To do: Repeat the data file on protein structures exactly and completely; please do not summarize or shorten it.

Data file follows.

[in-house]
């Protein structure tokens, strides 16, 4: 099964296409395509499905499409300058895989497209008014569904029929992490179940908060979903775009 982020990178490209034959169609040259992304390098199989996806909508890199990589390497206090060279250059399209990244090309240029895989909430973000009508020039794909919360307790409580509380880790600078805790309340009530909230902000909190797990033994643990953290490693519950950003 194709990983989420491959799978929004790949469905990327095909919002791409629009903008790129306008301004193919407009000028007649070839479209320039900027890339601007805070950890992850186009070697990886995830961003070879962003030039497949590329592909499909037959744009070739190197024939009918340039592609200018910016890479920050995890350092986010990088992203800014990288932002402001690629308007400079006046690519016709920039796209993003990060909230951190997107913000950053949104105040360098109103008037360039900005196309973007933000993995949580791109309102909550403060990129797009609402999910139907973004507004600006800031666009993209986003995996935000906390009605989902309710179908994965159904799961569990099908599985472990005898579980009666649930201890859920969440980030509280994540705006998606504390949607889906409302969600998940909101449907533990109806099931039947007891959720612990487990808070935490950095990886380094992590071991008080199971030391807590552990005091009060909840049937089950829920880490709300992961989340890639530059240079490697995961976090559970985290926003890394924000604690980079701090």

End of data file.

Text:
[in-house]
């Protein structure tokens, strides 16, 4: 099964296409395509499905499409300058895989497209008014569904029929992490179940908060979903775009 982020990178490209034959169609040259992304390098199989996806909508890199990589390497206090060279250059399209990244090309240029895989909430973000009508020039794909919360307790409580509380880790600078805790309340009530909230902000909190797990033994643990953290490693519950950003 194709990983989420491959799978929004790949469905990327095909919002791409629009903008790129306008301004193919407009000028007649070839479209320039900027890339601007805070950890992850186009070697990886995830961003070879962003030039497949590329592909499909037959744009070739190197024939009918340039592609200018910016890479920050995890350092986010990088992203800014990288932002402001690629308007400079006046690519016709920039796209993003990060909230951190997107913000950053949104105040360098109103008037360039900005196309973007933000993995949580791109309102909550403060990129797009609402999910139907973004507004600006800031666009993209986003995996935000906390009605989902309710179908994965159904799961569990099908599985472990005898579980009666649930201890859920969440980030509280994540705006998606504390949607889906409302969600998940909101449907533990109806099931039947007891959720612990487990808070935490950095990886380094992590071991008080199971030391807590552990005091009060909840049937089950829920880490709300992961989340890639530059240079490697995961976090559970985290926003890394924000604690980079701090």